The authors thank Noel Davies for his initial work measuring ATP and GTP in the samples, Elizabeth Tegg for staining some slides, and Meredith Roberts-Thompson for running samples on the Advia. The authors also thank three anonymous reviewers for their insightful comments on the manuscript.

This work was supported by the National Health and Medical Research Council of Australia (program grant 490037 and project grants 605524 and APP1047090), the Australian Society for Parasitology, OzEMalaR, National Collaborative Research Infrastructure Strategy, the Education Investment Fund from the Department of Education and Training, the Australian Phenomics Network, the Howard Hughes Medical Institute, and the Bill and Melinda Gates Foundation.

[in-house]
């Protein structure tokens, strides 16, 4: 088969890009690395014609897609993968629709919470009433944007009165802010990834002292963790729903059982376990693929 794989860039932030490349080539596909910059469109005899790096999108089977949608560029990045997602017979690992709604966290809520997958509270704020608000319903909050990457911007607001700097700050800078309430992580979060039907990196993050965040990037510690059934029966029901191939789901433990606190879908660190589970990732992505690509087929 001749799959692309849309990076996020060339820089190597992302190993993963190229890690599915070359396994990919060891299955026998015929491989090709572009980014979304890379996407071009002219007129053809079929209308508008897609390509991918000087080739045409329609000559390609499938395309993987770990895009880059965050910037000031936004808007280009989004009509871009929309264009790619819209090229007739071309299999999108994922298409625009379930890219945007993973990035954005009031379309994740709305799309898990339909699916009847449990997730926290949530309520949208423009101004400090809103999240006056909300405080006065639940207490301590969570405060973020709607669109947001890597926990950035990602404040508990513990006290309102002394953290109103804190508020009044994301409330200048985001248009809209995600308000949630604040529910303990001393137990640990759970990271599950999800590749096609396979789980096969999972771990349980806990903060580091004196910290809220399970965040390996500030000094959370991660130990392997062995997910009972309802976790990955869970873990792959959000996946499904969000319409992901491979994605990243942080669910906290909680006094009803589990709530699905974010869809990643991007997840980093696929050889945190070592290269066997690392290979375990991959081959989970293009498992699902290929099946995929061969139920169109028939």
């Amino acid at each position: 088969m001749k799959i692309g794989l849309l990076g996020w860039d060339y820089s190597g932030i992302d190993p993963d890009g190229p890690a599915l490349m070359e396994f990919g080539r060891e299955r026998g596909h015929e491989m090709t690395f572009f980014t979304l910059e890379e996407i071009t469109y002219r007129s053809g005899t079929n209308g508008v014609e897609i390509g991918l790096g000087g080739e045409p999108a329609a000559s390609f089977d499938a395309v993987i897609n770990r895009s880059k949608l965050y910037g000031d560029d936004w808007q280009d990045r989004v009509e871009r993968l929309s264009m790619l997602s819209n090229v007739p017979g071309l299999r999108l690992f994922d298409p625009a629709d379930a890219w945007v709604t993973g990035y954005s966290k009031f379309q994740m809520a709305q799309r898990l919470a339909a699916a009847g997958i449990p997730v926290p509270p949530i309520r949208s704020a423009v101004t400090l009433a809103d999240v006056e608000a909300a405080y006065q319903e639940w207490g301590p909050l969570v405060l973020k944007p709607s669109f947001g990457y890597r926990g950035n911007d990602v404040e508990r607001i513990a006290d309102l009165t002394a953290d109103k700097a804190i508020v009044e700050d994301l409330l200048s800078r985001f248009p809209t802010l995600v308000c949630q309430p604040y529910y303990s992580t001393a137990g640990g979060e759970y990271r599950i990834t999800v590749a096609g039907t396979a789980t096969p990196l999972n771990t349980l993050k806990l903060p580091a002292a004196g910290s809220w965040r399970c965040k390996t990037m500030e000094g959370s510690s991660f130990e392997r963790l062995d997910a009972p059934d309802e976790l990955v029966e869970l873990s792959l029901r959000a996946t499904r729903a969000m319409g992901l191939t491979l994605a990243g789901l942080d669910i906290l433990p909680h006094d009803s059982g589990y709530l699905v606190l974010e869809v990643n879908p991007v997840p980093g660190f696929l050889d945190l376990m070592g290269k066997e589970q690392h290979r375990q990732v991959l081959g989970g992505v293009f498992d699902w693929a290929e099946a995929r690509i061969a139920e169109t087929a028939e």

• The online version of this article contains a data supplement.

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  • Submitted August 31, 2015.
  • Accepted July 14, 2016.